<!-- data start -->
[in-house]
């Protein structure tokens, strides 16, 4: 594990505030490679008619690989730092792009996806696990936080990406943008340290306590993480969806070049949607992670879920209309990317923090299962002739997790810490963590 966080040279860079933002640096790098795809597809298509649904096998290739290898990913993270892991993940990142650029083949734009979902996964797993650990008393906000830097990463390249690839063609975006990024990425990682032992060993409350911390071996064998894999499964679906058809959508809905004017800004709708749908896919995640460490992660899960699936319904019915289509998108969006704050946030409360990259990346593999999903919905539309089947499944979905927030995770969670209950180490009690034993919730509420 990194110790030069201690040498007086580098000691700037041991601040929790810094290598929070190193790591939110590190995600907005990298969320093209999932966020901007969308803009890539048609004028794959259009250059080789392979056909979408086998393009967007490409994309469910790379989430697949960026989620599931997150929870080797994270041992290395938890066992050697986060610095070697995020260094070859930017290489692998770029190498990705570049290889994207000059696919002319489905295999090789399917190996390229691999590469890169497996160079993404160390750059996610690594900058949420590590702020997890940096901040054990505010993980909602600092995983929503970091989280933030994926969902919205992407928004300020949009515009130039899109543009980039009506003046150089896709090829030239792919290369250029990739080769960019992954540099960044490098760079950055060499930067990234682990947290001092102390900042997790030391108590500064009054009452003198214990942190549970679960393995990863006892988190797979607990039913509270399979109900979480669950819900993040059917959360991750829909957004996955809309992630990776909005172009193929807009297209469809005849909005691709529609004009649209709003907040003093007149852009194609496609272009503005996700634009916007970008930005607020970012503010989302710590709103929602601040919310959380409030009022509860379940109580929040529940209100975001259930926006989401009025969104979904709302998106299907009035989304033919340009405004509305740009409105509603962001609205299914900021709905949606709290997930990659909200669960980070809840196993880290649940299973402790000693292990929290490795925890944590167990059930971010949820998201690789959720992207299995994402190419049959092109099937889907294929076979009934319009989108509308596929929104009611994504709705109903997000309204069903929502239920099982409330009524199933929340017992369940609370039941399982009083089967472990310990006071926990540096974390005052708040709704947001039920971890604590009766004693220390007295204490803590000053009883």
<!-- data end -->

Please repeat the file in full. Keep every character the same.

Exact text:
[in-house]
């Protein structure tokens, strides 16, 4: 594990505030490679008619690989730092792009996806696990936080990406943008340290306590993480969806070049949607992670879920209309990317923090299962002739997790810490963590 966080040279860079933002640096790098795809597809298509649904096998290739290898990913993270892991993940990142650029083949734009979902996964797993650990008393906000830097990463390249690839063609975006990024990425990682032992060993409350911390071996064998894999499964679906058809959508809905004017800004709708749908896919995640460490992660899960699936319904019915289509998108969006704050946030409360990259990346593999999903919905539309089947499944979905927030995770969670209950180490009690034993919730509420 990194110790030069201690040498007086580098000691700037041991601040929790810094290598929070190193790591939110590190995600907005990298969320093209999932966020901007969308803009890539048609004028794959259009250059080789392979056909979408086998393009967007490409994309469910790379989430697949960026989620599931997150929870080797994270041992290395938890066992050697986060610095070697995020260094070859930017290489692998770029190498990705570049290889994207000059696919002319489905295999090789399917190996390229691999590469890169497996160079993404160390750059996610690594900058949420590590702020997890940096901040054990505010993980909602600092995983929503970091989280933030994926969902919205992407928004300020949009515009130039899109543009980039009506003046150089896709090829030239792919290369250029990739080769960019992954540099960044490098760079950055060499930067990234682990947290001092102390900042997790030391108590500064009054009452003198214990942190549970679960393995990863006892988190797979607990039913509270399979109900979480669950819900993040059917959360991750829909957004996955809309992630990776909005172009193929807009297209469809005849909005691709529609004009649209709003907040003093007149852009194609496609272009503005996700634009916007970008930005607020970012503010989302710590709103929602601040919310959380409030009022509860379940109580929040529940209100975001259930926006989401009025969104979904709302998106299907009035989304033919340009405004509305740009409105509603962001609205299914900021709905949606709290997930990659909200669960980070809840196993880290649940299973402790000693292990929290490795925890944590167990059930971010949820998201690789959720992207299995994402190419049959092109099937889907294929076979009934319009989108509308596929929104009611994504709705109903997000309204069903929502239920099982409330009524199933929340017992369940609370039941399982009083089967472990310990006071926990540096974390005052708040709704947001039920971890604590009766004693220390007295204490803590000053009883």